Fallback stanza listener

Is there an easy way to identify incoming packages that are not handled by another stanza listener? Im currently doing this:


            new NotFilter(

                    new OrFilter(

                          <all my listeners






But it obviously doesn’t work well when constantly adding/removing listeners. I just want to know if there are incoming packages which are unexpected and not handled in any way.

I see that one may want to know about not handled stanzas, and think that it’s possible to add such a feature, it has a low priority for me (of course, patches are always welcome).

Let’s have a look about what kind of stanzas we have: IQ, Presence, and Message.

IQ set/get for whose there is no handler registered will be automatically replied with a service-unavailable error IQ. And obviously you would notice that you are not handling those when you thought you would. For IQ results/errors there is either someone listening, because you made an IQ request awaiting a response, or you don’t care either.

Presences are mostly handled automatically by Smack. It is possible that there are some high level API callbacks missing, but I can’t come up with an example right now (so likely nothing important).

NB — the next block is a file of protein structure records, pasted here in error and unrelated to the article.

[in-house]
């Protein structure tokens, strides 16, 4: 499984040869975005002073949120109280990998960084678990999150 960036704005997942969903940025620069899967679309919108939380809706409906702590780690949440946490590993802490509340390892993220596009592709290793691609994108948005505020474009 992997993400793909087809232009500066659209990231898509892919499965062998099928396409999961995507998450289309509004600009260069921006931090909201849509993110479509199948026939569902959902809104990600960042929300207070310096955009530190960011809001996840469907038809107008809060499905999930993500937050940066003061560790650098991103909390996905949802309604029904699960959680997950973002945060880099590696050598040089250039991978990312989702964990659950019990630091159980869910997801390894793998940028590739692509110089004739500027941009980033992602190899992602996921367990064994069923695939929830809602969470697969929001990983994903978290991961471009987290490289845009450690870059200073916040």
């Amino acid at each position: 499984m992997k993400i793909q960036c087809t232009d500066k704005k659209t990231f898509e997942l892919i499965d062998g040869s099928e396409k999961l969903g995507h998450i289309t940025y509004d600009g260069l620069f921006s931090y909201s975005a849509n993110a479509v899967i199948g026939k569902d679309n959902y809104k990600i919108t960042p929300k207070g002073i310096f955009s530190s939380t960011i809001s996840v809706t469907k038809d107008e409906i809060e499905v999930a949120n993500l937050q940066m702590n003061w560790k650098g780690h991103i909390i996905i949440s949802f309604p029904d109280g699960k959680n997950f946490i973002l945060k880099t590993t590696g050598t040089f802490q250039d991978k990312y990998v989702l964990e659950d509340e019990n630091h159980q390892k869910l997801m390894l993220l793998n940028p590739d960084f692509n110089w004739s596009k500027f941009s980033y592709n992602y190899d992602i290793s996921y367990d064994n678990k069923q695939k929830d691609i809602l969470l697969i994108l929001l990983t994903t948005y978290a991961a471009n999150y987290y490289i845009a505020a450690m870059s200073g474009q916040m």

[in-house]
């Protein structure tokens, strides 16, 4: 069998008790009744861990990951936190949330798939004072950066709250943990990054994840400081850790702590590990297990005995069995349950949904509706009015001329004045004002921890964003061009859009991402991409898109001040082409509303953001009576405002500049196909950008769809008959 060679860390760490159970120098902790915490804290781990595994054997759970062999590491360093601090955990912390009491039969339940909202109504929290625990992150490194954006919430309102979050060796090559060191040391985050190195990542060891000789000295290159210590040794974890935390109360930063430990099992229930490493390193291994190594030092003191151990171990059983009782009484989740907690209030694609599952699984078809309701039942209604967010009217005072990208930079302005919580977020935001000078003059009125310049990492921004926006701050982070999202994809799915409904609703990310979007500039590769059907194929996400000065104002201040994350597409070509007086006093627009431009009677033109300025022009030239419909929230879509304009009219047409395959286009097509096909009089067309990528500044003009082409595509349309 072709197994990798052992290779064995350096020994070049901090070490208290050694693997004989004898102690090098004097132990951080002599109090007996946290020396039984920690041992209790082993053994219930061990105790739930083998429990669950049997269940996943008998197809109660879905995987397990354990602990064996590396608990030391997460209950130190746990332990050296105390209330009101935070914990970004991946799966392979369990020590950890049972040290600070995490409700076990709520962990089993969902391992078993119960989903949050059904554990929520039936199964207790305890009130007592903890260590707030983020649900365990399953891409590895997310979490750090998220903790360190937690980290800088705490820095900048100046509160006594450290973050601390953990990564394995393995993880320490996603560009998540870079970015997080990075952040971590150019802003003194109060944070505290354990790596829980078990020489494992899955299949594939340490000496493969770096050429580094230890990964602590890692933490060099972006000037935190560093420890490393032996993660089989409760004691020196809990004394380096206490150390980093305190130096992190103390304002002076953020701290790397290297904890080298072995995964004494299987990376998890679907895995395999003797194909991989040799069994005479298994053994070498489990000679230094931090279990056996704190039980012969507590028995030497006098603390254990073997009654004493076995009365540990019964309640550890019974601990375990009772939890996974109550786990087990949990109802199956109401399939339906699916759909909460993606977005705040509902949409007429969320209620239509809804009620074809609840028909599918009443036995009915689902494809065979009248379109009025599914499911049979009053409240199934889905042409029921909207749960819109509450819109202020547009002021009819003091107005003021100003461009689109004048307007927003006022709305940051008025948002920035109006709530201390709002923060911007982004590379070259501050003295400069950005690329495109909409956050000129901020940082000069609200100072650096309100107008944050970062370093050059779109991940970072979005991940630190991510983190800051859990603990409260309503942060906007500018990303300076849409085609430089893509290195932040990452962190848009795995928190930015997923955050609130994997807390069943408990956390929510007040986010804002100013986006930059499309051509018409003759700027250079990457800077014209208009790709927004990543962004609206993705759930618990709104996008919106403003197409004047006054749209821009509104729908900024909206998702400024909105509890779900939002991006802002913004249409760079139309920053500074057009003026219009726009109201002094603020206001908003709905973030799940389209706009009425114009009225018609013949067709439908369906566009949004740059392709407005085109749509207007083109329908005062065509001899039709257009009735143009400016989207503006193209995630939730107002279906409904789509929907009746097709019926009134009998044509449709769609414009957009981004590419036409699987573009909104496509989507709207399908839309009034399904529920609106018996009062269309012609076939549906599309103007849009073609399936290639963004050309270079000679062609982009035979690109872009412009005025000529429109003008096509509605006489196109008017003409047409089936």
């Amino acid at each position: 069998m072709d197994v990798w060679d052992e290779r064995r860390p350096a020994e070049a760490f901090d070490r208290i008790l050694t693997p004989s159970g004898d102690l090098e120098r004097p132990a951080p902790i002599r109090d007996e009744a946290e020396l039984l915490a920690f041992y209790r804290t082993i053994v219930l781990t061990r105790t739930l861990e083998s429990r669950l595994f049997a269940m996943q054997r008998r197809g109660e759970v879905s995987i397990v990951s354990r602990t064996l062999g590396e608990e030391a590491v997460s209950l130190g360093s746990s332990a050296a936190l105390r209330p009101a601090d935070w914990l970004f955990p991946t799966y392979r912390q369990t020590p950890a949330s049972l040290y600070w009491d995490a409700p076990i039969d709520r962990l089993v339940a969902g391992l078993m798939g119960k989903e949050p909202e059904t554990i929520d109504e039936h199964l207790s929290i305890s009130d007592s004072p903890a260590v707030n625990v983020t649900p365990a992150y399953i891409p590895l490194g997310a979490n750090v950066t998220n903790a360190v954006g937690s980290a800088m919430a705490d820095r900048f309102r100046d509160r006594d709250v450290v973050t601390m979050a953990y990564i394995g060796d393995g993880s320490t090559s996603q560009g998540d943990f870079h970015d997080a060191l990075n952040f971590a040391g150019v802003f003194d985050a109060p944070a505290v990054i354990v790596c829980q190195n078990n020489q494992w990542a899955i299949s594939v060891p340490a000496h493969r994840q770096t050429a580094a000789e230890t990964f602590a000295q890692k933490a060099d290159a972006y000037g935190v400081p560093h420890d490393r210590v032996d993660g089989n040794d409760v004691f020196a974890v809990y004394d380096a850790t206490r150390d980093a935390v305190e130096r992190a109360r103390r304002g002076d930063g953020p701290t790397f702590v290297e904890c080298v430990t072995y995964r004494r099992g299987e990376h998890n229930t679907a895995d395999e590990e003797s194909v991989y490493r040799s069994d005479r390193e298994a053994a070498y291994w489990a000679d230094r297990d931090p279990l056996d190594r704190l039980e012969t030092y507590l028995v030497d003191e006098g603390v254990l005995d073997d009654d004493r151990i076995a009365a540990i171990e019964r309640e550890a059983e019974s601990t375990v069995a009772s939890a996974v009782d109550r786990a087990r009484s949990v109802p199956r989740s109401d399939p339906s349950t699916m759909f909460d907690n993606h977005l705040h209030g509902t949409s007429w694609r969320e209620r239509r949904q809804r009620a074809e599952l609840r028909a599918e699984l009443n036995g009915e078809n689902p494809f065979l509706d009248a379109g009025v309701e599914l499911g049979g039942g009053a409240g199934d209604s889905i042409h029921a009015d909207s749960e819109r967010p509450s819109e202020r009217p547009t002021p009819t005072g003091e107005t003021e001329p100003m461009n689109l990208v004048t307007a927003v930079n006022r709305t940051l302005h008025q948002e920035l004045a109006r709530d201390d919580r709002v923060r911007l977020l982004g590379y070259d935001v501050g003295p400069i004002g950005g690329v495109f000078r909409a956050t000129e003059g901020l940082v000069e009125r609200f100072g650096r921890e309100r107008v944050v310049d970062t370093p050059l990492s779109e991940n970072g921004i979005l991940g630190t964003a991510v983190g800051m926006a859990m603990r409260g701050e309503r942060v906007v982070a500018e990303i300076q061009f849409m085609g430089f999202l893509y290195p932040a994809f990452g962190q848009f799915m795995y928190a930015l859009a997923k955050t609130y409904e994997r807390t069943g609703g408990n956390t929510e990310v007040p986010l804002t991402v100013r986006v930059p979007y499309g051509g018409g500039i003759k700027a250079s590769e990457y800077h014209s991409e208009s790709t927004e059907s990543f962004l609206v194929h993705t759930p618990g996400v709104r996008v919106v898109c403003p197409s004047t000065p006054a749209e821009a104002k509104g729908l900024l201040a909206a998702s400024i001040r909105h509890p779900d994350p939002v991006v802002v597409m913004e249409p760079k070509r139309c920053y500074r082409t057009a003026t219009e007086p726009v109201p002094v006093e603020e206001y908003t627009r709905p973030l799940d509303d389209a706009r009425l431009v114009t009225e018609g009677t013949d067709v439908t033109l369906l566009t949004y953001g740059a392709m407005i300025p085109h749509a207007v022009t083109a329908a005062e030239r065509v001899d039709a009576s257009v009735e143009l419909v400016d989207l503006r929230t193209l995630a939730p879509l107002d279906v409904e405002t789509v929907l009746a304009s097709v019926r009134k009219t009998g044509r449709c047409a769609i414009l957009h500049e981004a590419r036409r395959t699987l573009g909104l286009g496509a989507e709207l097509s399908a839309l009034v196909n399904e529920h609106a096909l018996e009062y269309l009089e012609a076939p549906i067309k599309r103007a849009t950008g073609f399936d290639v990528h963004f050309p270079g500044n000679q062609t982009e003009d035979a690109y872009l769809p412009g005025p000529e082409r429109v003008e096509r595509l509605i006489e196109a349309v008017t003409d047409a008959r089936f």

And for messages you usually want to have a catch all handler anyway.

ok, thanks for clarification. Yes, all messages are handled and presence stanzas are not that important.

Whats left are IQ stanzas and errors can be coming in from other clients or the server at any time. So, I will simply use a listener with IQTypeFilter.ERROR here and guess that’s enough.

So, I will simply use a listener with IQTypeFilter.ERROR here and guess that’s enough.

Why would you want to do that? If there is an error IQ incoming then there is very likely someone waiting for that IQ response: The one who sent the IQ request in the first place.

well, if an IQ request is sent, I also register a listener for the response. But I’m unsure about the XMPP specification here: is it guaranteed that IQ errors are only sent in response to a request (and within a timeout)?

Short answer: yes (but no one guarantees that)